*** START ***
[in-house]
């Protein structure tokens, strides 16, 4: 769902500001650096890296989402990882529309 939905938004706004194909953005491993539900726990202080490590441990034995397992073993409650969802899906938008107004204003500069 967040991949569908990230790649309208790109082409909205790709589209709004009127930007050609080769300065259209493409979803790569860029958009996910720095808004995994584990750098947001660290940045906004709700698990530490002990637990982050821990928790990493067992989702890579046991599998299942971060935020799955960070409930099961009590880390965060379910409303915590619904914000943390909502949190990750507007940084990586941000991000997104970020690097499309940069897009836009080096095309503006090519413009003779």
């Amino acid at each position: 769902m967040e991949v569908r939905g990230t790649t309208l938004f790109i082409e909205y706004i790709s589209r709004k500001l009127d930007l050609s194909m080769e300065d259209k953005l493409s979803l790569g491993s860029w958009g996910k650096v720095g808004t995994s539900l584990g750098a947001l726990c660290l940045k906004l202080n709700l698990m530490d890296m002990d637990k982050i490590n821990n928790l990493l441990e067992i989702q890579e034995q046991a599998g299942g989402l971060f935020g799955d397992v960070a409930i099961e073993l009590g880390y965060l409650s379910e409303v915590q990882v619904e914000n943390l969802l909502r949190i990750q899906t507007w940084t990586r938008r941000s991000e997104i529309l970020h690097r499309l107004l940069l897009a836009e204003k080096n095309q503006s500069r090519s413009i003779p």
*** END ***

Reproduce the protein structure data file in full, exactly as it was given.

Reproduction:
[in-house]
């Protein structure tokens, strides 16, 4: 769902500001650096890296989402990882529309 939905938004706004194909953005491993539900726990202080490590441990034995397992073993409650969802899906938008107004204003500069 967040991949569908990230790649309208790109082409909205790709589209709004009127930007050609080769300065259209493409979803790569860029958009996910720095808004995994584990750098947001660290940045906004709700698990530490002990637990982050821990928790990493067992989702890579046991599998299942971060935020799955960070409930099961009590880390965060379910409303915590619904914000943390909502949190990750507007940084990586941000991000997104970020690097499309940069897009836009080096095309503006090519413009003779």
């Amino acid at each position: 769902m967040e991949v569908r939905g990230t790649t309208l938004f790109i082409e909205y706004i790709s589209r709004k500001l009127d930007l050609s194909m080769e300065d259209k953005l493409s979803l790569g491993s860029w958009g996910k650096v720095g808004t995994s539900l584990g750098a947001l726990c660290l940045k906004l202080n709700l698990m530490d890296m002990d637990k982050i490590n821990n928790l990493l441990e067992i989702q890579e034995q046991a599998g299942g989402l971060f935020g799955d397992v960070a409930i099961e073993l009590g880390y965060l409650s379910e409303v915590q990882v619904e914000n943390l969802l909502r949190i990750q899906t507007w940084t990586r938008r941000s991000e997104i529309l970020h690097r499309l107004l940069l897009a836009e204003k080096n095309q503006s500069r090519s413009i003779p």